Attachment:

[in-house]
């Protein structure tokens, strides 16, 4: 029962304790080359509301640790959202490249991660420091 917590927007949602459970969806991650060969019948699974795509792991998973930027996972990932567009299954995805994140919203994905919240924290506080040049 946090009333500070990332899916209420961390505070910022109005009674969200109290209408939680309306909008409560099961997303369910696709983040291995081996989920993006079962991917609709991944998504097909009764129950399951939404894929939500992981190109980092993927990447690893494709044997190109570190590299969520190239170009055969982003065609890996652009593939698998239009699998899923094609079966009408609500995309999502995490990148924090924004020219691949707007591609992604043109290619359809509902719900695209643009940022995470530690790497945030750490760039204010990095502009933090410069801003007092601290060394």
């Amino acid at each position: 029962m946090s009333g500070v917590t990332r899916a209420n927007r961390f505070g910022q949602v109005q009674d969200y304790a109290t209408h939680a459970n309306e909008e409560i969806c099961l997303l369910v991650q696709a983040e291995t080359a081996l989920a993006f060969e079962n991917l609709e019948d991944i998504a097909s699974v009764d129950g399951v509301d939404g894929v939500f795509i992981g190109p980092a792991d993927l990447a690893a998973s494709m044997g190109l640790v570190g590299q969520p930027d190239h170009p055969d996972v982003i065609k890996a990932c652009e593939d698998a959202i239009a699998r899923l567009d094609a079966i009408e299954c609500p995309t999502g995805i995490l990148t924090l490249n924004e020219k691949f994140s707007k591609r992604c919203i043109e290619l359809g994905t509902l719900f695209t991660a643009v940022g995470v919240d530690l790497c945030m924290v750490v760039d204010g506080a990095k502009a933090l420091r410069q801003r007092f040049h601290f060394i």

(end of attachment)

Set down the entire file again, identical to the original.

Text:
[in-house]
């Protein structure tokens, strides 16, 4: 029962304790080359509301640790959202490249991660420091 917590927007949602459970969806991650060969019948699974795509792991998973930027996972990932567009299954995805994140919203994905919240924290506080040049 946090009333500070990332899916209420961390505070910022109005009674969200109290209408939680309306909008409560099961997303369910696709983040291995081996989920993006079962991917609709991944998504097909009764129950399951939404894929939500992981190109980092993927990447690893494709044997190109570190590299969520190239170009055969982003065609890996652009593939698998239009699998899923094609079966009408609500995309999502995490990148924090924004020219691949707007591609992604043109290619359809509902719900695209643009940022995470530690790497945030750490760039204010990095502009933090410069801003007092601290060394």
């Amino acid at each position: 029962m946090s009333g500070v917590t990332r899916a209420n927007r961390f505070g910022q949602v109005q009674d969200y304790a109290t209408h939680a459970n309306e909008e409560i969806c099961l997303l369910v991650q696709a983040e291995t080359a081996l989920a993006f060969e079962n991917l609709e019948d991944i998504a097909s699974v009764d129950g399951v509301d939404g894929v939500f795509i992981g190109p980092a792991d993927l990447a690893a998973s494709m044997g190109l640790v570190g590299q969520p930027d190239h170009p055969d996972v982003i065609k890996a990932c652009e593939d698998a959202i239009a699998r899923l567009d094609a079966i009408e299954c609500p995309t999502g995805i995490l990148t924090l490249n924004e020219k691949f994140s707007k591609r992604c919203i043109e290619l359809g994905t509902l719900f695209t991660a643009v940022g995470v919240d530690l790497c945030m924290v750490v760039d204010g506080a990095k502009a933090l420091r410069q801003r007092f040049h601290f060394i």